Humanity Is the Best Medicine


The harsh winter makes life for Syrian refugees in Lebanon even harder. CARE Lebanon distributes blankets and floormats to more than 16,000 refugees and provides them with cash so they can buy stoves, heaters and fuel for the cold winter months. Racha El Daoi, Information Management and Reporting Assistant for CARE Lebanon, writes about her experiences during some of these distributions in the Mount Lebanon region.

Despite all the layers of clothing I was wearing (and I was wearing a lot) I could feel the cold inside my bones. How must the more than hundred Syrian refugees feel who were waiting to receive a warm blanket and cash to pay for a stove and fuel? Some of them were queuing up in summer dresses and wore slippers while it was raining, and the harsh winter wind lifted the tarps of the tents in which they were waiting for their turn.

In their faces I could see the feeling of despair and sadness of being dependent on aid. I remember growing up in a family with Arabic/Lebanese heritage in Sweden, and how it was a taboo to ask anyone for money, food or help. You just did not do that! Even if life was hard on you, you were always to say: “Thank you I am fine, I have enough! Praise God! Hamdullah!” I know these people grew up with the same norms and traditions as I have, and I can only imagine how hard it must be for them to have nothing and to be dependent on aid agencies like CARE. 

It broke my heart when I looked into their sad faces. It was as if all of the life had been taken out of them, especially the children who have been deprived of their childhood. Children, who should be in school and playing with their friends, but who, instead are forced to help their families to survive and live in unstable and unsafe conditions.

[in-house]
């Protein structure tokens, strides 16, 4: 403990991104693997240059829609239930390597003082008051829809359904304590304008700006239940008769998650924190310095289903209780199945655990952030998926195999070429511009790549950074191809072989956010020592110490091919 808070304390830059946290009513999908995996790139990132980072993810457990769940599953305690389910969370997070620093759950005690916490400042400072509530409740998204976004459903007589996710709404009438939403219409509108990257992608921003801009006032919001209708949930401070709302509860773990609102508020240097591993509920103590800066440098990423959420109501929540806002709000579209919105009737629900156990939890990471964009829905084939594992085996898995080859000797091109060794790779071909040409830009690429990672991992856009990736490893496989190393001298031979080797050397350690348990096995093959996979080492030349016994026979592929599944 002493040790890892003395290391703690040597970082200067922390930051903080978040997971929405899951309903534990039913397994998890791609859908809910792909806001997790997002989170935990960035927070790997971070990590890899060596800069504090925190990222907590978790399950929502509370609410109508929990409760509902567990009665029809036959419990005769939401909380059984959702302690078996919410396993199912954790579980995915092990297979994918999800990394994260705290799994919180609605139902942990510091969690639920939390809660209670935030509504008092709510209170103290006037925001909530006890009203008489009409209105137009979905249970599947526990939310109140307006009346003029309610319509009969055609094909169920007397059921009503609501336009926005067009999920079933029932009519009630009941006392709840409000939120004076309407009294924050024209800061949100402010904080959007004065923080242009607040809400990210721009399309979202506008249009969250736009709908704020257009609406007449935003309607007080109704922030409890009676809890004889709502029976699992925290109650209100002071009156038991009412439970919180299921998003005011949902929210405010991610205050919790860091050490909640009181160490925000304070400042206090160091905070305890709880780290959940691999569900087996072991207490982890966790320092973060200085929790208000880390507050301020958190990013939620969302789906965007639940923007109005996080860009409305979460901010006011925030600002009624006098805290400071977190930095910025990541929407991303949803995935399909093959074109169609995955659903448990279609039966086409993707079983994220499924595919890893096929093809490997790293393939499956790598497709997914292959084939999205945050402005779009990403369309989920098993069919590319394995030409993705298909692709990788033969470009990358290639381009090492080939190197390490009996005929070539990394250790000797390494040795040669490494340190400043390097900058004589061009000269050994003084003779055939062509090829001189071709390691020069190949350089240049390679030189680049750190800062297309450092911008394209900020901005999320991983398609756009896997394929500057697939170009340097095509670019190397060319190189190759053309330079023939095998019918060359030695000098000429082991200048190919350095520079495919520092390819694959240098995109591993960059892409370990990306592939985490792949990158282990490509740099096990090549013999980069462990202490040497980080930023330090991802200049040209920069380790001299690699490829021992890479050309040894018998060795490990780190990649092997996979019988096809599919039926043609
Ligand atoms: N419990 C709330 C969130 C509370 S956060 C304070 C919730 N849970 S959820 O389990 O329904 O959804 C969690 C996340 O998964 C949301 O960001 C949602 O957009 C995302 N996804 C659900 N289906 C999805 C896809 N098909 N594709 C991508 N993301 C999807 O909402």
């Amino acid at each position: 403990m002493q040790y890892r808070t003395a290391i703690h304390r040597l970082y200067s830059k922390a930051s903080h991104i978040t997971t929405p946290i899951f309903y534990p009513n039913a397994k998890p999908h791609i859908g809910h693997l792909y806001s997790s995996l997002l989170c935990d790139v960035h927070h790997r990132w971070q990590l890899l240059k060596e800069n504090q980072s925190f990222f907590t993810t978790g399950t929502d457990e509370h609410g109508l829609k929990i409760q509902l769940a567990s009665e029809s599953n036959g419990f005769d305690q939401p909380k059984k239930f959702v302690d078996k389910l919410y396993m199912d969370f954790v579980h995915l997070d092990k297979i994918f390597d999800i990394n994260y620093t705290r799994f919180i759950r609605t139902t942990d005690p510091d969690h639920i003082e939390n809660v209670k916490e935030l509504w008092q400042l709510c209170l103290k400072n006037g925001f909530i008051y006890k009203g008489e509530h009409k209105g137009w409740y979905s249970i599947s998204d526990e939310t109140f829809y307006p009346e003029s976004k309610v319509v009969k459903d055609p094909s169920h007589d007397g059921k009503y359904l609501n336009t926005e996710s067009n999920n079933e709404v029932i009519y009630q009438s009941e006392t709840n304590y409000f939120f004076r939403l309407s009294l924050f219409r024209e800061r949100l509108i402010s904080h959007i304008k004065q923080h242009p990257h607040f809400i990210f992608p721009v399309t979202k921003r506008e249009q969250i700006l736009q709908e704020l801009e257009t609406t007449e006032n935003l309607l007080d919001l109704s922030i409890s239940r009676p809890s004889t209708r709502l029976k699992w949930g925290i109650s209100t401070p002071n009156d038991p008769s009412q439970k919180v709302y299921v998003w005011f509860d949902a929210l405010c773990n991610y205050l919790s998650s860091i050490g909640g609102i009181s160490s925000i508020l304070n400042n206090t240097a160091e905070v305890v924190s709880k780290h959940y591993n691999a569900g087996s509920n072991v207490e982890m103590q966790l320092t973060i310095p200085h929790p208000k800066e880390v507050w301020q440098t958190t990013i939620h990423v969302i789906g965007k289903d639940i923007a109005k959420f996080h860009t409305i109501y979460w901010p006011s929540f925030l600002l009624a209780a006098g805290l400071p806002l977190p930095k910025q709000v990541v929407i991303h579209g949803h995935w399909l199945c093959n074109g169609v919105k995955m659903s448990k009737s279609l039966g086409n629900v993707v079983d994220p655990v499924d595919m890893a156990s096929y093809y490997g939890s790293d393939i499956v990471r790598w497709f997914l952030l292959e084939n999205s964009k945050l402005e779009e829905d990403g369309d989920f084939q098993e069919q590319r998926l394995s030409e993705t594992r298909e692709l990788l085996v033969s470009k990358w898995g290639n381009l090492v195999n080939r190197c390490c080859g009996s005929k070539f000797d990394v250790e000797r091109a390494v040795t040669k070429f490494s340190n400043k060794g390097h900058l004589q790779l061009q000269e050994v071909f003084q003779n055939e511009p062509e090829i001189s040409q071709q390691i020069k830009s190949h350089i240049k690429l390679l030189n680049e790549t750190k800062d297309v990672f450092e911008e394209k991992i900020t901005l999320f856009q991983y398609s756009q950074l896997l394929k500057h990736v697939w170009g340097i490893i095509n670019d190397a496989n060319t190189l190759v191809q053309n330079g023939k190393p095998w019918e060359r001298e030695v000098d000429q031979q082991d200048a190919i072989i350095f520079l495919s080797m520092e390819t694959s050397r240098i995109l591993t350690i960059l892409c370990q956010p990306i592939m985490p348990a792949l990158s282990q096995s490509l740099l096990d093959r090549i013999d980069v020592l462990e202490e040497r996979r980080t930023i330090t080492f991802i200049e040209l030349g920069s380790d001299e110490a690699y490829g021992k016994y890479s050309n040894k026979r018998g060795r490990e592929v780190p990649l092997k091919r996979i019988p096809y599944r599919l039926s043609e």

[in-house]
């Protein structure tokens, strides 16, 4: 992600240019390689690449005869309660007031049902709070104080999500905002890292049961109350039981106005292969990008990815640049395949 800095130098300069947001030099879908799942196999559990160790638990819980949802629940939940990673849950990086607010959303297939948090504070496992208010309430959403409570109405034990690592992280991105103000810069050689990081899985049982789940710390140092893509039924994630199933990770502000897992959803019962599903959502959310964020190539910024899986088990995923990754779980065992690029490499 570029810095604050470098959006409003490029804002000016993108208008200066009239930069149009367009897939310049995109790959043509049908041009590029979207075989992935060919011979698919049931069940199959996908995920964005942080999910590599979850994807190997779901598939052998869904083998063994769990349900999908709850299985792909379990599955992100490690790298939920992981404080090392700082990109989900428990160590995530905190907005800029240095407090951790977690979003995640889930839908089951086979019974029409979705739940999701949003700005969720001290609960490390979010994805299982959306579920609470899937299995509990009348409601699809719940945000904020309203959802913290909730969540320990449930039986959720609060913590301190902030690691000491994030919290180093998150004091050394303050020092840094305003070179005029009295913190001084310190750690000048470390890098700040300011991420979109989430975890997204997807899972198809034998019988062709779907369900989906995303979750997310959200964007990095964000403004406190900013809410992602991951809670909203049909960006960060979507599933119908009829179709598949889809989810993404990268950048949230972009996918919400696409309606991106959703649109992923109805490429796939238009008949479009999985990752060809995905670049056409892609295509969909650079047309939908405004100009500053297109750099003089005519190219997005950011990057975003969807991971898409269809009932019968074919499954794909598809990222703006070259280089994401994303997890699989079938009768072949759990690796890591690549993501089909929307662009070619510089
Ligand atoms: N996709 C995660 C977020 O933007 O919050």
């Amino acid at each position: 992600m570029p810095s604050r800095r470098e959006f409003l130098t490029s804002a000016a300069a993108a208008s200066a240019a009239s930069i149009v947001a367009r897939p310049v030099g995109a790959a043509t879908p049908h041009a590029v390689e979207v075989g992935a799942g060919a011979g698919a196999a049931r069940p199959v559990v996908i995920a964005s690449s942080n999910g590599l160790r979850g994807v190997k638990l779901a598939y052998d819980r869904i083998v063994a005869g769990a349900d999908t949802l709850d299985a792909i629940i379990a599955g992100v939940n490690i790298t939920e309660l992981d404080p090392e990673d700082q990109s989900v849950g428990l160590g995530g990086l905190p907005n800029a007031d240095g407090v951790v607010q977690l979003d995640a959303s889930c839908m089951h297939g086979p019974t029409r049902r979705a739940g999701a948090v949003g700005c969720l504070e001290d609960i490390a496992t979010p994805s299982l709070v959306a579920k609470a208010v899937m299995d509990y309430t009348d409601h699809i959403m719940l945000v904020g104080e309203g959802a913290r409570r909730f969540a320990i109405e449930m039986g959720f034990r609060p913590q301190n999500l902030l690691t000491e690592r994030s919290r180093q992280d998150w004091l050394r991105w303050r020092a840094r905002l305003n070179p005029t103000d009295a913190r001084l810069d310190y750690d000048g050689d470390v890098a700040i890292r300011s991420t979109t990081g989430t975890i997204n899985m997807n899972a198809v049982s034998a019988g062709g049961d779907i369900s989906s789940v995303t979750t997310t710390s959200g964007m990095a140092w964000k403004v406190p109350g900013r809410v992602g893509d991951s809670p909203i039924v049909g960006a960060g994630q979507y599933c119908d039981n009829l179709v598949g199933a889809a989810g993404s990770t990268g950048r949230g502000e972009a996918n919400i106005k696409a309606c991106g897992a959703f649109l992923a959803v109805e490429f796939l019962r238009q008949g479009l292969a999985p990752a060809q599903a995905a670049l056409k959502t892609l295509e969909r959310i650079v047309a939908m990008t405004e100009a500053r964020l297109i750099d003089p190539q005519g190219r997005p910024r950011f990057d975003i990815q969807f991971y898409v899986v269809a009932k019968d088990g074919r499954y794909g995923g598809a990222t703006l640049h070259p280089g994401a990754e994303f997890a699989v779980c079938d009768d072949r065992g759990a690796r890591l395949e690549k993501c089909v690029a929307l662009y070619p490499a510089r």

While talking to refugees during the distribution, I was reminded of how lucky I have been, never having had to worry about wars or conflicts or cold, hunger or displacement in my life. My parents, who grew up in Lebanon during the civil war, made sure that I would never have to go through the same destiny and reality that many Syrian refugees are facing today. We immigrated to Sweden when I was very young. I couldn’t stop thinking about how many people around the world are living in their bubbles, totally unaware of what is the biggest humanitarian crisis of our times. 

During the distribution I took care of the refugees who were waiting to attend training on how and where to use ATM cards. Some of them have never used them before. It was very cold and I was serving them tea. I don’t think I have ever seen people so grateful for a small cup of tea. Despite everything they were going through they waited patiently, always polite and respectful towards me. They asked me questions and thanked me for the information I provided them with.

I did not feel like I did anything important for them, especially not considering their existing needs. But I did understand that even a smile and a cup of tea can sometimes make a difference. I learned the necessity of holding on to humanity in these difficult times and of never losing hope. 

Keep learning: